POLITICAL WIRE’S HEADLINES – 11/7
“If you all just listen for 30 seconds, I will explain this one time. We are getting back on message. End of story. Back on message.”
— Herman Cain, quoted by Time, saying he’s he is done answering questions about sexual harassment allegations.
Rep. Joe Walsh (R-IL) was honored for “unwavering support of the family” by the Family Research Council Action Committee even though his ex-wife says he owes more than $100,000 in back child support for their three children, the Chicago Sun Times reports.
Walsh counters that he and his wife had a “verbal agreement” that he didn’t have to pay child support during years when he wasn’t earning as much.
A new Reuters/Ipsos online poll finds sexual harassment allegations have begun to damage Herman Cain’s bid for the White House. The poll showed the percentage of Republicans who view Cain favorably dropped 9 percentage points, to 57% from 66% a week ago.
Key finding: 53% believe sexual harassment allegations against Cain are true despite his denials. Republicans were less likely to believe they are true, with 39% thinking they are accurate.
David Brody: “Herman Cain and Newt Gingrich were on stage together in what was billed as a classic Lincoln-Douglas style debate. As I sat and watched the entire event, I came away with one vivid impression: Did I just finish watching the Republican presidential ticket in 2012? Cain/Gingrich? Don’t laugh. It could happen. Romney has a ceiling of support and Rick Perry seems stuck in neutral.”
“Herman Cain’s poll numbers continue to impress and like Ronald Reagan, he seems to have a Teflon quality to him. Gingrich is steadily rising in the polls due to the fact that voters are starting to realize that this guy is REALLY smart and is an idea factory. Could this be a ticket that provides both style and substance?”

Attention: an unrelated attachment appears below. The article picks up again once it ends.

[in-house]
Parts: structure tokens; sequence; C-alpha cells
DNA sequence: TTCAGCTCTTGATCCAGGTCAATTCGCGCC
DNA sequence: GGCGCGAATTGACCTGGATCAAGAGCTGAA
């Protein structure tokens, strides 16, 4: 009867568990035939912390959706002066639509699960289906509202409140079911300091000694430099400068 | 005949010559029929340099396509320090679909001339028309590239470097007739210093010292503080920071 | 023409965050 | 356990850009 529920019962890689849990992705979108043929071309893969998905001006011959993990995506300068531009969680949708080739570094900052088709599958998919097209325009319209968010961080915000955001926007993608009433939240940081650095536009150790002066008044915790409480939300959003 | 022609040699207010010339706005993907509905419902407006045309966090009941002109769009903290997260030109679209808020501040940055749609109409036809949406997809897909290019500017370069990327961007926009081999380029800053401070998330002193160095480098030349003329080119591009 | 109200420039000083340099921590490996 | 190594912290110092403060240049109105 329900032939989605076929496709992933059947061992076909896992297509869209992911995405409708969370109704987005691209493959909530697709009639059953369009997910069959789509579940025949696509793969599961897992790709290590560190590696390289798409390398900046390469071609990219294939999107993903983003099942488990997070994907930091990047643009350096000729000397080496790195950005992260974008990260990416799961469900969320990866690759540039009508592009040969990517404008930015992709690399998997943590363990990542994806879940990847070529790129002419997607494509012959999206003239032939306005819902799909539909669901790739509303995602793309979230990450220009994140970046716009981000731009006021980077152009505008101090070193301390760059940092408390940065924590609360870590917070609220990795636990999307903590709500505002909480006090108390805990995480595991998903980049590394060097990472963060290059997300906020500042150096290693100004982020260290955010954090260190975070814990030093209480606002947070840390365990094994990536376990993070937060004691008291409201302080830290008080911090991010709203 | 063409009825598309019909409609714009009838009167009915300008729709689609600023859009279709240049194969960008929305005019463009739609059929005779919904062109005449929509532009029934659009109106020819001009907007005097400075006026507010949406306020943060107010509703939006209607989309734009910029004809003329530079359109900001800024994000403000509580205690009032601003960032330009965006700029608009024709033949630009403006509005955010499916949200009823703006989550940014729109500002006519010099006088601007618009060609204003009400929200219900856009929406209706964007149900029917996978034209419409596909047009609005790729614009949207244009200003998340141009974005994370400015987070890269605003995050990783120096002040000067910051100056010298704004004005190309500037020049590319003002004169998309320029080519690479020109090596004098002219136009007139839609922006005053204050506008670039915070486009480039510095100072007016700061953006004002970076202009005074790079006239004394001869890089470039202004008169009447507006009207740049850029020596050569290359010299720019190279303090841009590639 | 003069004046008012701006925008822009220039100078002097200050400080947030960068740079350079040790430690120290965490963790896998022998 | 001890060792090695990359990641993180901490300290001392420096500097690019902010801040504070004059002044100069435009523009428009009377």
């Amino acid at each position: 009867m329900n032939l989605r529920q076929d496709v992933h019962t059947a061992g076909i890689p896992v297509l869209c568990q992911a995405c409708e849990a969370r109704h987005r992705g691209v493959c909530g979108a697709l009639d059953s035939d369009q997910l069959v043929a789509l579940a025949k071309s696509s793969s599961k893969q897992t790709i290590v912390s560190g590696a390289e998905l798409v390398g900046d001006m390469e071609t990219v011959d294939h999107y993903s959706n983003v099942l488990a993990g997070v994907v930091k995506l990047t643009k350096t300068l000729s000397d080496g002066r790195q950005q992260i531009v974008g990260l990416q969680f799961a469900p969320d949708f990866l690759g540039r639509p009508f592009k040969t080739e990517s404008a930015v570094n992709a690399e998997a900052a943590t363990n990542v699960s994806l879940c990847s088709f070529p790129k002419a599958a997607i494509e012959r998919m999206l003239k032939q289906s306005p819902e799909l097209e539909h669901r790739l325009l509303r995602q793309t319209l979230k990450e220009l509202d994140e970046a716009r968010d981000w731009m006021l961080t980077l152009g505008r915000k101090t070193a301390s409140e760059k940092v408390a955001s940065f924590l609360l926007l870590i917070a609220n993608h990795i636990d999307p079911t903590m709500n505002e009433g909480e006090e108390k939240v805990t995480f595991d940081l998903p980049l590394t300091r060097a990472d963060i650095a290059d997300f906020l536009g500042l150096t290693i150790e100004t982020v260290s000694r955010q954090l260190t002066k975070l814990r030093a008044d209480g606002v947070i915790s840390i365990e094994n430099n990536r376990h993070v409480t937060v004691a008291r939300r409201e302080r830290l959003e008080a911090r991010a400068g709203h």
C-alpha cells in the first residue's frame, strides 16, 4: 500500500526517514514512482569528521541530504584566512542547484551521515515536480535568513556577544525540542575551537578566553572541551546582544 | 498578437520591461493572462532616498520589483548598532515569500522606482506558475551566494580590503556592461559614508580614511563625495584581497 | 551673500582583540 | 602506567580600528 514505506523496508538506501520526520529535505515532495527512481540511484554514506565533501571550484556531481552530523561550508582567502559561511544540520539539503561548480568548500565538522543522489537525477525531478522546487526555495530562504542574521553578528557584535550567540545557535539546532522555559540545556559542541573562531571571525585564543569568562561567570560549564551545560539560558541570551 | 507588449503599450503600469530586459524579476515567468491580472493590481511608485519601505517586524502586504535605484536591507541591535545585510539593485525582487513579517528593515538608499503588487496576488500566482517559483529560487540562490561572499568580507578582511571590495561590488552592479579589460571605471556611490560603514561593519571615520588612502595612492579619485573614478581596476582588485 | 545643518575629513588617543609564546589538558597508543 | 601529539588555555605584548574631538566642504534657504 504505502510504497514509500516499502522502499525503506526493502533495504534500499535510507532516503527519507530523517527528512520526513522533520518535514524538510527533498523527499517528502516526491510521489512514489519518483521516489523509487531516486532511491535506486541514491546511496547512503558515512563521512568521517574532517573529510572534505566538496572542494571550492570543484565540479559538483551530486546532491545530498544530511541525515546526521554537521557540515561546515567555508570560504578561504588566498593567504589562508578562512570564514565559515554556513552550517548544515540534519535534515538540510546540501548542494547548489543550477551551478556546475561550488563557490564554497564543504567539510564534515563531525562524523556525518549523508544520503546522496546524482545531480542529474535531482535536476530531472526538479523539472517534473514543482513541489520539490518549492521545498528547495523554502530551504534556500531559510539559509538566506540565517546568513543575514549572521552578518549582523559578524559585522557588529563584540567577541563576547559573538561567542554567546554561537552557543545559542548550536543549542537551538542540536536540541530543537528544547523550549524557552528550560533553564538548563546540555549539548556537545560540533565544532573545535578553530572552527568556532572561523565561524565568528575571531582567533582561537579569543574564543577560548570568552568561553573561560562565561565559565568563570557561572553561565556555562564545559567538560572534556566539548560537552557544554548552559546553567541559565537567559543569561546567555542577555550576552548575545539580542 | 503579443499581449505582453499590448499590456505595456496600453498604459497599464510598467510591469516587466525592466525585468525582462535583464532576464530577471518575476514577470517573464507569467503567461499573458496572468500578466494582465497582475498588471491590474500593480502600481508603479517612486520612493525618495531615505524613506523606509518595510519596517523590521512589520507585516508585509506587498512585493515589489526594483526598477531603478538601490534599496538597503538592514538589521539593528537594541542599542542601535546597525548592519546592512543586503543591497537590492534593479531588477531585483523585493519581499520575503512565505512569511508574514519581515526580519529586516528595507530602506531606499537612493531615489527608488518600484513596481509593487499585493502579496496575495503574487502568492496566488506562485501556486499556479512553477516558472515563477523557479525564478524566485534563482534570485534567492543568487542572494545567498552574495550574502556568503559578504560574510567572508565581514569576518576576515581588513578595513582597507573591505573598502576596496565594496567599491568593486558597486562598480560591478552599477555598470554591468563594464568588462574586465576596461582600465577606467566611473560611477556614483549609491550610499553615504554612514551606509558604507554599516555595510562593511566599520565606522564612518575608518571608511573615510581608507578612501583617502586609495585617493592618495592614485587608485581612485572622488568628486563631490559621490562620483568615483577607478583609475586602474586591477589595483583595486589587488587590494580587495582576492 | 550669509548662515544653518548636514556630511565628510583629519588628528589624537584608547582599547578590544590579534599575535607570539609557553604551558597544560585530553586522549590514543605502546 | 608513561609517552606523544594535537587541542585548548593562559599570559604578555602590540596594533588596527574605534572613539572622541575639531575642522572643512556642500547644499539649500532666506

A St. Petersburg Times poll of 100 of Florida’s most plugged-in politicos finds Democrats are more optimistic than Republicans about winning the White House next year. Nine percent of Democrats surveyed said they expect Obama to lose the election — and only if Mitt Romney is the GOP nominee — while nearly 29% of the Republicans predict Obama will win.
As the supercommittee charged with reducing the deficit works on a plan that both cuts at least $1.2 trillion over ten years and can pass Congress, recent shifts by Republican leadership may signal the return of the “grand bargain” that President Obama and House Speaker John Boehner (R-OH) had originally tried to negotiate.
Earlier reports indicate that Boehner has softened his line on tax increases in the final deal, while The Hill reports that Senate Minority Leader Mitch McConnell (R-KY) “has made an about-face in recent days and now favors a huge deficit-reduction deal.”
“At the beginning of this week, Senate GOP and Democratic sources said McConnell appeared to favor a $1.2 trillion package out of the deficit-reduction supercommittee… A $4 trillion deal has gained more popularity in the Senate GOP conference this week as lawmakers have become convinced that Obama wants the deficit-reduction supercommittee to fail.”